Saturday, November 3, 2007

International Wine & Food Society Philippine Branch 25th Anniversary Dinner

18th October 2007, 7:30 pm, Metro Manila, Philippines.

Still jet lagged from a recent trip to France, catching up with work and leaving the next day for Macau, how could I miss the International Wine & Food Society Philippine Branch's (IWFS) 25th Anniversary celebration?


I trotted into the genteel environs of Old Manila at the Manila Peninsula just a few minutes past the appointed time, tugging at my collar, dressed in the required dinner jacket for the occasion. Greeted by smiling, familiar faces and a refreshingly bright and lively glass of Billecart Salmon NV, I eased myself into the mood of things. Chatting with Bill Stone, Daniel Go, Markus Ruckstuhl and paying my respects to members of the "Old Guard", Dong Puno, Fil Juntereal, Rene Fuentes and, of course, El Presidente, Bernie Sim, all the while greeting people as I entered, I almost missed out on the hors d'oeuvres.

That would have been a shame as the attractive parade of pâté de foie gras with muscatel relish on brioche, sesame-crusted tuna loin with beluga caviar, apple walnut jelly with Bleu d'Auvergne, Fin de Clair oyster shooters with cucumber mousse, and smoked salmon with buttered pumpernickel with lemon was not only very good, it also surely saved me from getting tipsy too early in the evening as the light, clean, scintillating champagne was just dangerously drinkable. I enjoyed the pâté with the champagne the most as the shooter's cucumber mousse interfered with the otherwise perfectly matched oysters.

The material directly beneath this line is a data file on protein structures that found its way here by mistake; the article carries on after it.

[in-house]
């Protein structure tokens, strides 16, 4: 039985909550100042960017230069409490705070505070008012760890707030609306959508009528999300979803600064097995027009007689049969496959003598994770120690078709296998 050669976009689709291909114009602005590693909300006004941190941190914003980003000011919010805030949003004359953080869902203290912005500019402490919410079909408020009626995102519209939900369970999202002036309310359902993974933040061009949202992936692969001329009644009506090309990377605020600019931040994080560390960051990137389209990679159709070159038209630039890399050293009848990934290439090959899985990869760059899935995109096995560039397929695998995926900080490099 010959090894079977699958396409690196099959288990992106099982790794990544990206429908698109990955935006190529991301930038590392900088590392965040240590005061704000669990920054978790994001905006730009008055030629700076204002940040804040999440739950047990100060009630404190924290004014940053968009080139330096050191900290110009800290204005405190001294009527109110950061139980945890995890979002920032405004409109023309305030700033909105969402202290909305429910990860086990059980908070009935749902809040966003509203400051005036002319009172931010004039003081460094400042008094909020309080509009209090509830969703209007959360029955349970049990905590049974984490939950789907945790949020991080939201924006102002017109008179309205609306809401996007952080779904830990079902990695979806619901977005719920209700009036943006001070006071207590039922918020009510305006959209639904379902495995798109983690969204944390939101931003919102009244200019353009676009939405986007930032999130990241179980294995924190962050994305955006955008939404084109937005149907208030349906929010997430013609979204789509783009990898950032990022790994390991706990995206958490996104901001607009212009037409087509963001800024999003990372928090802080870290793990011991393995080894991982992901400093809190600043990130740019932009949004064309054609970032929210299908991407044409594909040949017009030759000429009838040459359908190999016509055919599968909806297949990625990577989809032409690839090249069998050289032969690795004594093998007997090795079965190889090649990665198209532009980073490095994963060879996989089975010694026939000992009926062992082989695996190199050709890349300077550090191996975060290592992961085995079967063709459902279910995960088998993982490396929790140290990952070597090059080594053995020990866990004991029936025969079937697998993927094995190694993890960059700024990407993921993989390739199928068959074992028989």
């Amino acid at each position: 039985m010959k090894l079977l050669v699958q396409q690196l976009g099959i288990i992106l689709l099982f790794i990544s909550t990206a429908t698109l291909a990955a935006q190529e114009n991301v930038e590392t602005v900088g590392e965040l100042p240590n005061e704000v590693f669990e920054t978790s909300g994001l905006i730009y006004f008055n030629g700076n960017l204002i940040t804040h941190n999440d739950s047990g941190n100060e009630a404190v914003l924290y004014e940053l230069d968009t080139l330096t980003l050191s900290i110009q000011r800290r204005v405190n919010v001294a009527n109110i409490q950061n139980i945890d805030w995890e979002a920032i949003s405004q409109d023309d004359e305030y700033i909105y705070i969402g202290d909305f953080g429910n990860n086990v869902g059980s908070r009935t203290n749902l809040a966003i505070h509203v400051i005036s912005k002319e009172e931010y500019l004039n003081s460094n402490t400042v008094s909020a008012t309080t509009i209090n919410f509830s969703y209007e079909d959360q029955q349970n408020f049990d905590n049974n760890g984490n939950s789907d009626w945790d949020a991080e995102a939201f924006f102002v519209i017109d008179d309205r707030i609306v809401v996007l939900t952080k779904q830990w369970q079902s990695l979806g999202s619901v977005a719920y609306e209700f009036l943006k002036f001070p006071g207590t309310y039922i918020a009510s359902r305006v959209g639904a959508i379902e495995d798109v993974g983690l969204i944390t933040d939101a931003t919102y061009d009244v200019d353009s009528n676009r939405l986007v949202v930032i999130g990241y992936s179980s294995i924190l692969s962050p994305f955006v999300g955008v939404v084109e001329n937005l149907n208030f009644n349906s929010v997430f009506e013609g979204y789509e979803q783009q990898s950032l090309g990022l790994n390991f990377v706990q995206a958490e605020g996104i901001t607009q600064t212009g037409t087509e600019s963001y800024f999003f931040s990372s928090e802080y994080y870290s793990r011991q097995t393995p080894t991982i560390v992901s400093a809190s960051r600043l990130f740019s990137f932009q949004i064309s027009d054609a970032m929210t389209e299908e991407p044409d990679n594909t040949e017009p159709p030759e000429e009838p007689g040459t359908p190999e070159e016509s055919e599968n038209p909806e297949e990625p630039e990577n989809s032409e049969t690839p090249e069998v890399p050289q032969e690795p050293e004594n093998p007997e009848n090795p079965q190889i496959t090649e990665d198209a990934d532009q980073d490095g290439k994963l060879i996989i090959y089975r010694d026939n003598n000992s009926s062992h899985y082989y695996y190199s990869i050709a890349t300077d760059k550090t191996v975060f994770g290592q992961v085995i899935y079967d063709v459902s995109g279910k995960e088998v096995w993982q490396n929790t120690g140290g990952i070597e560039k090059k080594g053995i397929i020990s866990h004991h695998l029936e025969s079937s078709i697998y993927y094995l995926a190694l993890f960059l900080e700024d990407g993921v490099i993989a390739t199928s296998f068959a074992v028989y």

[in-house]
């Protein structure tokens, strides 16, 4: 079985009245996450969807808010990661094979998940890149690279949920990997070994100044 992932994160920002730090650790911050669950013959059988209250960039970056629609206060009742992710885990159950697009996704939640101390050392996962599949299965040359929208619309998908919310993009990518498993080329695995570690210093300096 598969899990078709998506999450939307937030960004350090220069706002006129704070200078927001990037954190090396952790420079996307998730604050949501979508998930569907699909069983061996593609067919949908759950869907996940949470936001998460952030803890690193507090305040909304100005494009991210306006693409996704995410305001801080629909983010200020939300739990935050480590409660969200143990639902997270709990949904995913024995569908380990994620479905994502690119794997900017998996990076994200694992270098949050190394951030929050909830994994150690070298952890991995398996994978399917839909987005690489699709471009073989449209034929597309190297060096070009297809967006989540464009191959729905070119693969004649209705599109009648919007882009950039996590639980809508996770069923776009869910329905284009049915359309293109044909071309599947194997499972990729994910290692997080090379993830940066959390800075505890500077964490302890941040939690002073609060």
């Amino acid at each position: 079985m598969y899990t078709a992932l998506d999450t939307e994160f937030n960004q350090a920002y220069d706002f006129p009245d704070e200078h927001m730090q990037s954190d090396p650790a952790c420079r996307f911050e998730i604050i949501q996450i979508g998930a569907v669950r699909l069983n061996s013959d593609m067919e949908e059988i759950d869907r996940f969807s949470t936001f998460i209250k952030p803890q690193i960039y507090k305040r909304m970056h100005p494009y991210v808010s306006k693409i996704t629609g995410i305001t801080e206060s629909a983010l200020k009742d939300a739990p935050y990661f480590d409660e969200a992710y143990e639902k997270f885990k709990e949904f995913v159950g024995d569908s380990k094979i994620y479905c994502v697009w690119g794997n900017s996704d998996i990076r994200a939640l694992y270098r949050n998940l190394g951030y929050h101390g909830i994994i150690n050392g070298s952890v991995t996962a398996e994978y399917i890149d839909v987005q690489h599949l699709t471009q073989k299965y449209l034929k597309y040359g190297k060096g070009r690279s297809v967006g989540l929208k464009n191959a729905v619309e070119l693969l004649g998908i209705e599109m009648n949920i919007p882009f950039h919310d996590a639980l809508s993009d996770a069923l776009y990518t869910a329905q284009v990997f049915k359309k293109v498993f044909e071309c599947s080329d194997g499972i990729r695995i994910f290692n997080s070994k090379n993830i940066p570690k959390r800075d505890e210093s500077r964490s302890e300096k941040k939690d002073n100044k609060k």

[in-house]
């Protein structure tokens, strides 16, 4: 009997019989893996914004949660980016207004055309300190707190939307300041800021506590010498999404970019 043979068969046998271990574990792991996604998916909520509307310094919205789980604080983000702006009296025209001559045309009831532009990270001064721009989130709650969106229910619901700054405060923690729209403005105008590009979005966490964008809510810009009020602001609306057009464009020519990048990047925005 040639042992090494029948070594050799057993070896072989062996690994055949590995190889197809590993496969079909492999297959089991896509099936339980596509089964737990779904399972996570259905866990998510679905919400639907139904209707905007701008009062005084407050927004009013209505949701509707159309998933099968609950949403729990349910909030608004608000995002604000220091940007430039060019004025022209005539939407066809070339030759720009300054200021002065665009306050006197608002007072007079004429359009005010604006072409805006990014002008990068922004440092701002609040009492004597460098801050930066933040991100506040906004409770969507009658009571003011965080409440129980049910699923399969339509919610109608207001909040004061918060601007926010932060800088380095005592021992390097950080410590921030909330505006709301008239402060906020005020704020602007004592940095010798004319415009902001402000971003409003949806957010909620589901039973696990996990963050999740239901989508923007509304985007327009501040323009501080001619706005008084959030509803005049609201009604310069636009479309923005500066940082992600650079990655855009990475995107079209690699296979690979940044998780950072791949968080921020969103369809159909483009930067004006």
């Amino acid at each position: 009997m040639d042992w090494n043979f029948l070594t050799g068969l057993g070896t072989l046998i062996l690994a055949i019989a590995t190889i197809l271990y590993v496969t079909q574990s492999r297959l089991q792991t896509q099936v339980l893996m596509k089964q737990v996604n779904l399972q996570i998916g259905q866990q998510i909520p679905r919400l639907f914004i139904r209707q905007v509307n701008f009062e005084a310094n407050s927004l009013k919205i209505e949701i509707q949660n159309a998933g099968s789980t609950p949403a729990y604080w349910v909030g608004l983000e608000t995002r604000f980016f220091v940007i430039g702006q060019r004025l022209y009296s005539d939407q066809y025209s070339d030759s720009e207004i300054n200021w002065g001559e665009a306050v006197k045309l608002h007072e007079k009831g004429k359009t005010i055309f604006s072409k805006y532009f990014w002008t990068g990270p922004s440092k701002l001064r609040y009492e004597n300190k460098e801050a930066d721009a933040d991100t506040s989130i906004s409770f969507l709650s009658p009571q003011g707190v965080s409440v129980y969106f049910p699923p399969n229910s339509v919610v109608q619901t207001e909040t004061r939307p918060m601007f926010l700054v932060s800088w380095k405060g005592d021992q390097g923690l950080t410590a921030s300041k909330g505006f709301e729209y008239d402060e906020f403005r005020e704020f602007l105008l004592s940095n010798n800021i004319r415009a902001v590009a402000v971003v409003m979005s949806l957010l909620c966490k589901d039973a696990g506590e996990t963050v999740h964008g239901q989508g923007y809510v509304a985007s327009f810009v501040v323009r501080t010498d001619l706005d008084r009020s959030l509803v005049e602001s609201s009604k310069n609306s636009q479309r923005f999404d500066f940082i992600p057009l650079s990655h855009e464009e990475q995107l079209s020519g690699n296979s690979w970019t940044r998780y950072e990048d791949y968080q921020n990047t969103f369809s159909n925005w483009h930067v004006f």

Finally seated, I gazed at the menu with great anticipation. The first course of Fillet of Sea Bass on Celery Leek Ragout; seared Coffin Bay Scallop and Sea Urchin Beurre Blanc was precisely paired with Pouilly Fumé "La Demoiselle de Bourgeois" 2005 by Henri Bourgeois.

I always enjoy good sauvignon blanc based wines with seafood, and tonight was no exception.

The wine's dry, crispness brightened and cut the richness of the sea bass and urchin (a yin-and-yang as noted by Rene); it's clean citrus, mild gooseberry/guava tang and inherent white minerality giving a nice lift and tie-in to the dish as a whole; and, its faint celery nuance running with the fish's ragout.